University of Washington computer sciences professor Stuart Reges is speaking out about the use of Indigenous land acknowledgements, which he calls “meaningless.” 

This comes as many institutions in both Canada and the United States are increasingly reminding people they are on “unceded” traditional native land.

According to Native Land Digital, “all settlers, including recent arrivants, have a responsibility to consider what it means to acknowledge the history and legacy of colonialism.”

Reges told True North he believes “a lot of people hate land acknowledgements.”

“They are meaningless if they aren’t paired with some kind of concrete action. And I think the only people who are made to feel better by them are the people who say them.”

He added that it gets those people “off the hook from having to do anything because they feel like they’ve done what they’re supposed to do by saying it.”

Reges, who opposes the “diversity equity and inclusion agenda,” said he believes woke activists on campuses made a miscalculation when they opted to promote land acknowledgements.

“I don’t think they realized how dangerous it was to ask people to make a political statement. Because if you ask people to make a political statement, then you have to allow them to say what they really believe.”

“You may not like the political statement they make,” said Reges, adding “that’s certainly what happened in my case.”

As previously reported by Bari Weiss’ Common Sense on Substack, Reges got in hot water with the University of Washington over a paragraph he inserted about land acknowledgements in a course syllabus – after the university recommended professors include an acknowledgement.

“I acknowledge that by the labour theory of property the Coast Salish people can claim historical ownership of almost none of the land currently occupied by the University of Washington,” wrote Reges in his syllabus.

Lawyers say the statement resulted in the university creating a censored version of Reges’ syllabus – which he was unable to modify. They also created a competing class that students could switch to, and launched an investigation into him.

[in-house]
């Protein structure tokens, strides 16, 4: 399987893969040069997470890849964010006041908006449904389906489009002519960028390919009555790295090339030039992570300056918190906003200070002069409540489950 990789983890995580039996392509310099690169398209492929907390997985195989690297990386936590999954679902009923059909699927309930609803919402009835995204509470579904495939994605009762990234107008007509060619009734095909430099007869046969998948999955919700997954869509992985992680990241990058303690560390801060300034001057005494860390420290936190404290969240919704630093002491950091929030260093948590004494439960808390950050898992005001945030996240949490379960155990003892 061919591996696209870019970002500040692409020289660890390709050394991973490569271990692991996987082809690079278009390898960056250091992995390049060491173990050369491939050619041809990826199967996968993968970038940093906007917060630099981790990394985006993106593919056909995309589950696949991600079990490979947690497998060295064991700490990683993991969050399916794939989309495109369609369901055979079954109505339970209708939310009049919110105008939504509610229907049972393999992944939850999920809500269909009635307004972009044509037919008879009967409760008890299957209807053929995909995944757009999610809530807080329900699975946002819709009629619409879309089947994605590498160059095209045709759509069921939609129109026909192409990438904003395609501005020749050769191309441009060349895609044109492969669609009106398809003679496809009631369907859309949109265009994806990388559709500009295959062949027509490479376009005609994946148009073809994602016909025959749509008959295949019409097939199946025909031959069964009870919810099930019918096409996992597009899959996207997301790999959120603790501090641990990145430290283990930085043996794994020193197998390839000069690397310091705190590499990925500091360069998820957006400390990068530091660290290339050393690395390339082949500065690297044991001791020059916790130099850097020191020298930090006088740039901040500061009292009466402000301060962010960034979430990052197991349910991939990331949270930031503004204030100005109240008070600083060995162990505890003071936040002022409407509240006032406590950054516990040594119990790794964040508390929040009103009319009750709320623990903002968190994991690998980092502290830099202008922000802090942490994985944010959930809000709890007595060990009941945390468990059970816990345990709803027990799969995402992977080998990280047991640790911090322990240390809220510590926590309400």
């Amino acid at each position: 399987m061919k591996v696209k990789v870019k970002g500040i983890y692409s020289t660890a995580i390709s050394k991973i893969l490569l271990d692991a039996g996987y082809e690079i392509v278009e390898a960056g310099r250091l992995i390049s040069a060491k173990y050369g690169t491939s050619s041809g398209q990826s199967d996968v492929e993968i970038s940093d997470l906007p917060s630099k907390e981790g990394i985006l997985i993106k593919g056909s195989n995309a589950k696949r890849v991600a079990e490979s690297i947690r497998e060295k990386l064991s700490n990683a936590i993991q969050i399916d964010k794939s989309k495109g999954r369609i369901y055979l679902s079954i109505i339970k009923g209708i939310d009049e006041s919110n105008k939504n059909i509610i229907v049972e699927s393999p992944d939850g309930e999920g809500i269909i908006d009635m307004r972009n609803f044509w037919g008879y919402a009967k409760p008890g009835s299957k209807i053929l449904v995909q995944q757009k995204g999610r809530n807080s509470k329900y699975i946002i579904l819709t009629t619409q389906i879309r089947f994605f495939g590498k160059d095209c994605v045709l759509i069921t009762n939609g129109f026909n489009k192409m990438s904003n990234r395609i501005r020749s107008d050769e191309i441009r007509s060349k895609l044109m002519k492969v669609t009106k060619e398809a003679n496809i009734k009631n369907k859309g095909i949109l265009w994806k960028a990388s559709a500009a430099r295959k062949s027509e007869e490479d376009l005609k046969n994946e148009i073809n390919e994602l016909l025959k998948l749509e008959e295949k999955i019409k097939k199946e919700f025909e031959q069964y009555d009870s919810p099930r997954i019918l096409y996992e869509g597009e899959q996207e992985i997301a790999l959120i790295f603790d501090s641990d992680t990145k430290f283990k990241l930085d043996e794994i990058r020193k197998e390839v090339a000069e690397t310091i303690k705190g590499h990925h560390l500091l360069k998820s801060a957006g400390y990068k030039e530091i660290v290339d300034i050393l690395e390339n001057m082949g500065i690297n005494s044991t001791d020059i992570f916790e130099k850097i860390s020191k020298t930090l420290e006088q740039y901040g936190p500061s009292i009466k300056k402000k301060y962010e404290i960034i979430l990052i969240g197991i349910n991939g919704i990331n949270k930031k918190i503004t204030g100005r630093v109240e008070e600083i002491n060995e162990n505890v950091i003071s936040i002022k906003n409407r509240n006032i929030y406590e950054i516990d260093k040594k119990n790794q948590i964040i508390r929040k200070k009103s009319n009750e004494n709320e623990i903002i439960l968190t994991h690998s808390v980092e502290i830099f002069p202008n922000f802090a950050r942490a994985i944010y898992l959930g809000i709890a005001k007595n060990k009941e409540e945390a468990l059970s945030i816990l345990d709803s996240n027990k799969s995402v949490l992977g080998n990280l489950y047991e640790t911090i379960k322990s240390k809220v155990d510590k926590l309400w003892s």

Reges has since filed a lawsuit against the university, and says that he is confident in his case due to the First Amendment of the American Constitution – a protection Reges says Canada does not have.

“I don’t know that my case could be made in Canada. You know, but it’s a very clear case, I think in the United States,” said Reges. 

While the Canadian Charter of Rights and Freedoms guarantees freedom of expression, that right is subject to “reasonable limits.” The “wilful promotion of hatred” is also an offense under the Canadian Criminal Code.

True North reached out to the University of Washington for comment on Reges’ case.

Spokesperson Victor Balta said that “the University of Washington is aware of the complaint. The university continues to assert that it hasn’t violated Stuart Reges’ First Amendment rights and we look forward to presenting our position if called to do so.”

Land acknowledgements are becoming prominent in Canada, including at schools and universities, amid a push for Indigenous reconciliation.

However, their use has been the subject of debate.

New Brunswick’s Progressive Conservative government faced criticism after it banned provincial employees from making land acknowledgements in 2021, amid legal actions on Indigenous issues.  

Meanwhile, NDP politicians have pushed for land acknowledgements to be read in the House of Commons.

“I know New Democrats have often felt, if we’re going to talk about changing the opening ceremony for Parliament, that we ought to have a land acknowledgement as part of that opening ceremony,” NDP MP Daniel Blaikie told reporters in May.

Land acknowledgements have also made their way into some church services – including at congregations who are part of the progressive United Church of Canada.

“Acknowledging the territory where we gather and the people who have traditionally called it home for thousands of years is a way to continue to live out the church’s Apologies to the First Peoples of North America,” reads a document posted to the United Church’s website.

According to the Foundation for Individual Rights and Expression, over 700 scholars have been targeted for their words or scholarship since 2015.

Many students have also been the subject of censorship on college and university campuses, amid growing wokeness on many issues including Indigenous reconciliation.

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